This course will explore the character of travel and communication networks, patterns, technologies, and ideas in Europe in the medieval and early modern periods. Students will therefore learn the concept of travel and mobility, whether commercial, cultural, or bureaucratic, and the concept of notable reconfigurations and acceleration of exchange in this period. Beyond ideas, the networks they linked to will be prominent. These include technologies such as the bridge, road, and wayfinding, as well as cybernetic creations like the riding horse (with iron shoes and complex needs); the development of institutions of hospitality, like the monastery, the hostel and the inn; and the adaptation of writing to facilitate motion and communication. Due attention will be paid to exotic travel such as crusading, pilgrimage and warfare; however, routine business travel will be key, such as the trips required by law, by trade, by the search for money, and the desire to see family.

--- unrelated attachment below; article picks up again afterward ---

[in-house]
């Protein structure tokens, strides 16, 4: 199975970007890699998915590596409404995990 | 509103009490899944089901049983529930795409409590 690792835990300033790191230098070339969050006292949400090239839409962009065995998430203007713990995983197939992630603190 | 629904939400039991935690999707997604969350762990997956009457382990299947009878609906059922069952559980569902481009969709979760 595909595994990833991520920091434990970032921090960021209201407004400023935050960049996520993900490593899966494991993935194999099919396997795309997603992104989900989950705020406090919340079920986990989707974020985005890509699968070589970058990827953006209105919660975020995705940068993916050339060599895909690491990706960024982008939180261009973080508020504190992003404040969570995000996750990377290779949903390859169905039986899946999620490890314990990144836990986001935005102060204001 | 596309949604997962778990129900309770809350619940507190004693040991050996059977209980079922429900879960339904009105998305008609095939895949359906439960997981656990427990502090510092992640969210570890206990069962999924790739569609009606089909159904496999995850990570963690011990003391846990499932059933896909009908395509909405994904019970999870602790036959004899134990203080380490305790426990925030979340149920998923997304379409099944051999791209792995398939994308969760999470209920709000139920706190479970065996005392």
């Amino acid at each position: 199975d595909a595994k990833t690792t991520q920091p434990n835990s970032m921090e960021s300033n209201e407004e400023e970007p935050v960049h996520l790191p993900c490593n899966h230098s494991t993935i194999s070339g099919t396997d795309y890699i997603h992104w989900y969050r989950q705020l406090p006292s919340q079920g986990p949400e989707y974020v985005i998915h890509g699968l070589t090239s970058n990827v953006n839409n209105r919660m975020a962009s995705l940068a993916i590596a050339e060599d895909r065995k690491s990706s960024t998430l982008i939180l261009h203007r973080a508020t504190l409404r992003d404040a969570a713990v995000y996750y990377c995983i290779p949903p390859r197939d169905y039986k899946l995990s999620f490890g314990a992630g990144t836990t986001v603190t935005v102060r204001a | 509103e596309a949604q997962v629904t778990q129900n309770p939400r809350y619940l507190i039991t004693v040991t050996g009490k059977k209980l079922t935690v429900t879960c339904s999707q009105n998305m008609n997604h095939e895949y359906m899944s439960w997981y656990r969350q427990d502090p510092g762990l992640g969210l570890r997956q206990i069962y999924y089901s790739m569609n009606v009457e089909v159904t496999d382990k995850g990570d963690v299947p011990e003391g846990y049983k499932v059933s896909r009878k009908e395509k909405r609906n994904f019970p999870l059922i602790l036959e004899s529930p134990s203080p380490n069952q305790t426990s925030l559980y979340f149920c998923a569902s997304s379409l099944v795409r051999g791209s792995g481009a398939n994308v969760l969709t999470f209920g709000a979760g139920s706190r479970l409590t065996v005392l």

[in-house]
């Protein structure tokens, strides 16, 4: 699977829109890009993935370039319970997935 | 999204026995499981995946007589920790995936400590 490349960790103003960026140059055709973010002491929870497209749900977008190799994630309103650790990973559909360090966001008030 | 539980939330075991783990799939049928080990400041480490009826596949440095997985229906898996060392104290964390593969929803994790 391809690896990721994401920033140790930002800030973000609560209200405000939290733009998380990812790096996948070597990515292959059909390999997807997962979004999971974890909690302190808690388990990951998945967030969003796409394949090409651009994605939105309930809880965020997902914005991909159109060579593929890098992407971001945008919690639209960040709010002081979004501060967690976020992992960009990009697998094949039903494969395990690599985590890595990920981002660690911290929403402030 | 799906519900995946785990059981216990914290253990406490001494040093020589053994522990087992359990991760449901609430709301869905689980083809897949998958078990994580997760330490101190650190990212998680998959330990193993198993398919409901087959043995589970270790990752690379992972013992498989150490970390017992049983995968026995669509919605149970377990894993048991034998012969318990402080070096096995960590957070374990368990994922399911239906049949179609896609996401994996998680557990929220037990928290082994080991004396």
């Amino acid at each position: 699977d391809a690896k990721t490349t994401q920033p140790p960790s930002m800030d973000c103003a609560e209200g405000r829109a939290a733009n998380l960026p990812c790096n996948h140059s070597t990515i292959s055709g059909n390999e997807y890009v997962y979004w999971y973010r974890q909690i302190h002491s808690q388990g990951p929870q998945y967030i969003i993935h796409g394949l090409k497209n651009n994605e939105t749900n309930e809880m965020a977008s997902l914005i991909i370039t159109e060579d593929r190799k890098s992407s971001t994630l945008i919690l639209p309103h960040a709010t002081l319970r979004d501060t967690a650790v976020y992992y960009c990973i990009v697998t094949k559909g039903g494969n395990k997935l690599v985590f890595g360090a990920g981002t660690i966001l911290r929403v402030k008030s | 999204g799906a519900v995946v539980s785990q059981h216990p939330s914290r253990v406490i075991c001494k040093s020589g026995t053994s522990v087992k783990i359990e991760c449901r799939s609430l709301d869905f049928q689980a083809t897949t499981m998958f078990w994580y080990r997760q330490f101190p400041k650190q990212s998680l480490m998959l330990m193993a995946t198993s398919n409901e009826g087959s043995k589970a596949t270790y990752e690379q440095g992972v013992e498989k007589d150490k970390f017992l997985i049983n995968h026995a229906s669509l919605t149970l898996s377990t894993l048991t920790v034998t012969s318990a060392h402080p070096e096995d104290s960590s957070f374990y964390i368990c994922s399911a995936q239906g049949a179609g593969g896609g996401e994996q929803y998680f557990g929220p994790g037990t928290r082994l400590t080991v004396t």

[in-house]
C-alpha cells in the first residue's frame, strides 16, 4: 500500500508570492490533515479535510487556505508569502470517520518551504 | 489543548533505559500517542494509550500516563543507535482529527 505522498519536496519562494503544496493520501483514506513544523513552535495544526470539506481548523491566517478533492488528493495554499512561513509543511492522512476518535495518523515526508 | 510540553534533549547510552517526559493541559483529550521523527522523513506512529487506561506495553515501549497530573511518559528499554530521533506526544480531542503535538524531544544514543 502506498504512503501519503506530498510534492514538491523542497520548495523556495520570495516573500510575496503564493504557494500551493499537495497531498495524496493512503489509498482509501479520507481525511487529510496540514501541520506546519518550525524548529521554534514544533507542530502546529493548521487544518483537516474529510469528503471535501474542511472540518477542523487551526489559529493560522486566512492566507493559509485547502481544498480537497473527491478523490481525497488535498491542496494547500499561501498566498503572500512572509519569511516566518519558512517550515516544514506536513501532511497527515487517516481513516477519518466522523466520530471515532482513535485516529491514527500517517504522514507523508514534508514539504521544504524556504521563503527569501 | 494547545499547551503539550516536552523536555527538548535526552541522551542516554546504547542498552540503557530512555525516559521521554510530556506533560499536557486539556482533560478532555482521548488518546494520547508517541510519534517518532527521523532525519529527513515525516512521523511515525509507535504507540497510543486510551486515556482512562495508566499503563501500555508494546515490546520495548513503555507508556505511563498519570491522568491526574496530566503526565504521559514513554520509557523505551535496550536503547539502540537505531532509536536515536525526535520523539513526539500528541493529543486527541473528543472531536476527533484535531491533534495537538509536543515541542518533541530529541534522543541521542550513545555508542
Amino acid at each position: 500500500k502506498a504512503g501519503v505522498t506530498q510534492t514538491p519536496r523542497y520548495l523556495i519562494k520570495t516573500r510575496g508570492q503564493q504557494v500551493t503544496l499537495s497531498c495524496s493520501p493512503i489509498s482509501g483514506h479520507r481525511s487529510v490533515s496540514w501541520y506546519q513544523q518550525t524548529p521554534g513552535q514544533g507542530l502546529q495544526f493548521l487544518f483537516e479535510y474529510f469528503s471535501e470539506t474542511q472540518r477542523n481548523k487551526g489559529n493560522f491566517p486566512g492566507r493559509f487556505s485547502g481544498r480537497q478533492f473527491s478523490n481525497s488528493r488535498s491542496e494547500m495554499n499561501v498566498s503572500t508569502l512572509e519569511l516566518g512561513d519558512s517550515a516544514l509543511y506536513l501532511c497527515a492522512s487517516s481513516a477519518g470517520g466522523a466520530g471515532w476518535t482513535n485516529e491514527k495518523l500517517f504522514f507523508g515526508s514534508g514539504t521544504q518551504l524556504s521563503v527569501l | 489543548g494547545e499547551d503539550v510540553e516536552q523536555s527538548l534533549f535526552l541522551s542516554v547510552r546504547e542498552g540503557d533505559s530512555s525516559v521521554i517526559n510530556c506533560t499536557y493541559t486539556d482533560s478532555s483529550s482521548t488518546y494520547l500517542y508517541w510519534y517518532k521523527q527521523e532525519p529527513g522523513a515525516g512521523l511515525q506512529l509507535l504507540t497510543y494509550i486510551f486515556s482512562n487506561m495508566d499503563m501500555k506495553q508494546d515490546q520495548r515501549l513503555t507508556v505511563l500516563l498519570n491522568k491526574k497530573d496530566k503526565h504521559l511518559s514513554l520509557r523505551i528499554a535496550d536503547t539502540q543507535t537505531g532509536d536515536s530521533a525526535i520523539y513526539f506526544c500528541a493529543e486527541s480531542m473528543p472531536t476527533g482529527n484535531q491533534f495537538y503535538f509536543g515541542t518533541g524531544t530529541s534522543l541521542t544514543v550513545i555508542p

Methodologically, the course will focus on the idea of networks and the techniques of the digital humanities. Thus, text mining for information; mapping in GIS (Geographic Information Systems); and analyzing network relations will be important additions to the usual historical skills of reading and writing essays.